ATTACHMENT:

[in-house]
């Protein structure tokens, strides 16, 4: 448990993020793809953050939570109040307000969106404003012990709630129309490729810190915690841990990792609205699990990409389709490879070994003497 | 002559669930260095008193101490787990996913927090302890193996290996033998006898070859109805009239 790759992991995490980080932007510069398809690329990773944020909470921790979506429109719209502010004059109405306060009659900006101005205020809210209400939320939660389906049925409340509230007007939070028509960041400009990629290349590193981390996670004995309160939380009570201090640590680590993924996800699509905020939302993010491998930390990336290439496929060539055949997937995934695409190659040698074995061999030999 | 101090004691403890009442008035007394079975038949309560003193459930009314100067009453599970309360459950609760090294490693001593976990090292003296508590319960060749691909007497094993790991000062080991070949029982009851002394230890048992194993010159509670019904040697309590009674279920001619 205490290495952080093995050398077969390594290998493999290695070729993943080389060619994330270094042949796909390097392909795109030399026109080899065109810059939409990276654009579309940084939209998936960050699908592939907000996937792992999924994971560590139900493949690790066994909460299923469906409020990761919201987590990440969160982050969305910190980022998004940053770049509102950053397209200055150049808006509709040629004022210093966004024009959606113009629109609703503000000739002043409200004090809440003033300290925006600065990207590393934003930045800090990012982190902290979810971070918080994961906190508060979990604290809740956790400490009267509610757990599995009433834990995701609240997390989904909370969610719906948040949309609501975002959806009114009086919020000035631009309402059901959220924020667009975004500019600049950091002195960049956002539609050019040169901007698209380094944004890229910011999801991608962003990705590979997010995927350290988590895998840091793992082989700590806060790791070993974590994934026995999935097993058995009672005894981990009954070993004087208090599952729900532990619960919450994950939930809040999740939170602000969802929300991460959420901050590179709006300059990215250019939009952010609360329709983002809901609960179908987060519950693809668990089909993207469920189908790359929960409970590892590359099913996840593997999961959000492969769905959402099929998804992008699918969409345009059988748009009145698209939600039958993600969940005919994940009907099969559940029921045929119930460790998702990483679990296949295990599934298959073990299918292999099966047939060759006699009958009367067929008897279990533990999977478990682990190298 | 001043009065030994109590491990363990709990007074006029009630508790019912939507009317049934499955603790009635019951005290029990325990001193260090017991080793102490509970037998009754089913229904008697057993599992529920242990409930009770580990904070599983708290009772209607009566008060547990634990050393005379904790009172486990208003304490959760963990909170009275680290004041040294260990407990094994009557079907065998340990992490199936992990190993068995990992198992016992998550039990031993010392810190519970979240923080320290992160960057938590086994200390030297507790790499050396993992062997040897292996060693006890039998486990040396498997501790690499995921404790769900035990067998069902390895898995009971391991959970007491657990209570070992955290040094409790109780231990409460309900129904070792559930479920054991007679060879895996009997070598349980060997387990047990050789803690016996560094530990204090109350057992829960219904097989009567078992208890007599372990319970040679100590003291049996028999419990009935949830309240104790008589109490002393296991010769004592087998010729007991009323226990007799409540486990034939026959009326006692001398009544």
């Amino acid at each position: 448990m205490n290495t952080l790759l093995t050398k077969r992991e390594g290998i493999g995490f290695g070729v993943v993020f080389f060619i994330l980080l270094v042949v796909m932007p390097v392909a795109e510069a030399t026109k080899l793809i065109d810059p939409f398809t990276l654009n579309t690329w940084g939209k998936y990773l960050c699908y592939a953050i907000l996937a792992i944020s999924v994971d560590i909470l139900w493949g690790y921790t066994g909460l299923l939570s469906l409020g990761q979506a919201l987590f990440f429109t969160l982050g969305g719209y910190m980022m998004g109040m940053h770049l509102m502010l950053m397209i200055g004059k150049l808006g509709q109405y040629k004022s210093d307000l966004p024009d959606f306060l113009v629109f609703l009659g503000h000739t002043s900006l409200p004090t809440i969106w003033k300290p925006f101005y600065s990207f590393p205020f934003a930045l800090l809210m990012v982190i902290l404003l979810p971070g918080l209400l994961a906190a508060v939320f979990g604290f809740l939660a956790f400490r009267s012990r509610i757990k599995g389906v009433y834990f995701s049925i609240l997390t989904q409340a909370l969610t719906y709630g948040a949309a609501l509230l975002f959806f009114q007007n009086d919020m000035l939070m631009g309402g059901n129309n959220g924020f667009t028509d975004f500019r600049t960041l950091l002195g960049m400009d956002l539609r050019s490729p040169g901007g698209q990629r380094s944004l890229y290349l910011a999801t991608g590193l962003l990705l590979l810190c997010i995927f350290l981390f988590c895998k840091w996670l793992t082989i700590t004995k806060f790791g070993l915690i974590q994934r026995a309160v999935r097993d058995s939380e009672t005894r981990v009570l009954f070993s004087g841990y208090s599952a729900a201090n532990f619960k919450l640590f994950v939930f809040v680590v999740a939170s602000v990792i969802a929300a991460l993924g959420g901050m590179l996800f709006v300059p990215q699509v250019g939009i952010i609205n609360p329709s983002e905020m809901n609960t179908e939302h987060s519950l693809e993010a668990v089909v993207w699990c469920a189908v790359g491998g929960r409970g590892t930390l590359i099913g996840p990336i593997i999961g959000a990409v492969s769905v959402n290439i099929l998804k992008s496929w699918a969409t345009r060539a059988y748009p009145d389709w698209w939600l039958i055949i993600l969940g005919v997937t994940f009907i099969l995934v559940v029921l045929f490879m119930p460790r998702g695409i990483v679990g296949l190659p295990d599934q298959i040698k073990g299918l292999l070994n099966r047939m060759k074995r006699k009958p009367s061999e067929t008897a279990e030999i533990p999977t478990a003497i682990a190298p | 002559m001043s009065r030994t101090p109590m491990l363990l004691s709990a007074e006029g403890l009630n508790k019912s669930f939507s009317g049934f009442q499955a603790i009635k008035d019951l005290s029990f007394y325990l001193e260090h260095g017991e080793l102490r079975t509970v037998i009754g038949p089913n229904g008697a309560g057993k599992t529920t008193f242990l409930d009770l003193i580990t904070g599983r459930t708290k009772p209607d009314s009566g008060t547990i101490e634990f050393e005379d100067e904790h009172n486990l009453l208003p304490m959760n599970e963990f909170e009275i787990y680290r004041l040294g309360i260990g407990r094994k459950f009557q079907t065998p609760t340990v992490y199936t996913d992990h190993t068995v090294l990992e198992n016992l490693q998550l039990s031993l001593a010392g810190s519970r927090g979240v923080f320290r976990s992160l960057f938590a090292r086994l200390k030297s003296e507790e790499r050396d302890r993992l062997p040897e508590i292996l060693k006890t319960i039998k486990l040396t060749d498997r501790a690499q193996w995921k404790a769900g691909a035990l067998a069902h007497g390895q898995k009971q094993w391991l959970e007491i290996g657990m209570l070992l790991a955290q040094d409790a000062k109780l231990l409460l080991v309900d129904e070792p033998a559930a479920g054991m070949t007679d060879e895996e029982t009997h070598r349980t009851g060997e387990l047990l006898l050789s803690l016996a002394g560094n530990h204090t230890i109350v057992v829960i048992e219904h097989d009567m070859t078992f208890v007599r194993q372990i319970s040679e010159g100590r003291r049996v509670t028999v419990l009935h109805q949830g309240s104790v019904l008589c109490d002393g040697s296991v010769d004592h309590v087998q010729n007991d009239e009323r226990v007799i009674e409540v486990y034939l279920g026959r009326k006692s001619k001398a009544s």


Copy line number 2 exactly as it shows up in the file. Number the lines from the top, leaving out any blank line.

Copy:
């Protein structure tokens, strides 16, 4: 448990993020793809953050939570109040307000969106404003012990709630129309490729810190915690841990990792609205699990990409389709490879070994003497 | 002559669930260095008193101490787990996913927090302890193996290996033998006898070859109805009239 790759992991995490980080932007510069398809690329990773944020909470921790979506429109719209502010004059109405306060009659900006101005205020809210209400939320939660389906049925409340509230007007939070028509960041400009990629290349590193981390996670004995309160939380009570201090640590680590993924996800699509905020939302993010491998930390990336290439496929060539055949997937995934695409190659040698074995061999030999 | 101090004691403890009442008035007394079975038949309560003193459930009314100067009453599970309360459950609760090294490693001593976990090292003296508590319960060749691909007497094993790991000062080991070949029982009851002394230890048992194993010159509670019904040697309590009674279920001619 205490290495952080093995050398077969390594290998493999290695070729993943080389060619994330270094042949796909390097392909795109030399026109080899065109810059939409990276654009579309940084939209998936960050699908592939907000996937792992999924994971560590139900493949690790066994909460299923469906409020990761919201987590990440969160982050969305910190980022998004940053770049509102950053397209200055150049808006509709040629004022210093966004024009959606113009629109609703503000000739002043409200004090809440003033300290925006600065990207590393934003930045800090990012982190902290979810971070918080994961906190508060979990604290809740956790400490009267509610757990599995009433834990995701609240997390989904909370969610719906948040949309609501975002959806009114009086919020000035631009309402059901959220924020667009975004500019600049950091002195960049956002539609050019040169901007698209380094944004890229910011999801991608962003990705590979997010995927350290988590895998840091793992082989700590806060790791070993974590994934026995999935097993058995009672005894981990009954070993004087208090599952729900532990619960919450994950939930809040999740939170602000969802929300991460959420901050590179709006300059990215250019939009952010609360329709983002809901609960179908987060519950693809668990089909993207469920189908790359929960409970590892590359099913996840593997999961959000492969769905959402099929998804992008699918969409345009059988748009009145698209939600039958993600969940005919994940009907099969559940029921045929119930460790998702990483679990296949295990599934298959073990299918292999099966047939060759006699009958009367067929008897279990533990999977478990682990190298 | 001043009065030994109590491990363990709990007074006029009630508790019912939507009317049934499955603790009635019951005290029990325990001193260090017991080793102490509970037998009754089913229904008697057993599992529920242990409930009770580990904070599983708290009772209607009566008060547990634990050393005379904790009172486990208003304490959760963990909170009275680290004041040294260990407990094994009557079907065998340990992490199936992990190993068995990992198992016992998550039990031993010392810190519970979240923080320290992160960057938590086994200390030297507790790499050396993992062997040897292996060693006890039998486990040396498997501790690499995921404790769900035990067998069902390895898995009971391991959970007491657990209570070992955290040094409790109780231990409460309900129904070792559930479920054991007679060879895996009997070598349980060997387990047990050789803690016996560094530990204090109350057992829960219904097989009567078992208890007599372990319970040679100590003291049996028999419990009935949830309240104790008589109490002393296991010769004592087998010729007991009323226990007799409540486990034939026959009326006692001398009544």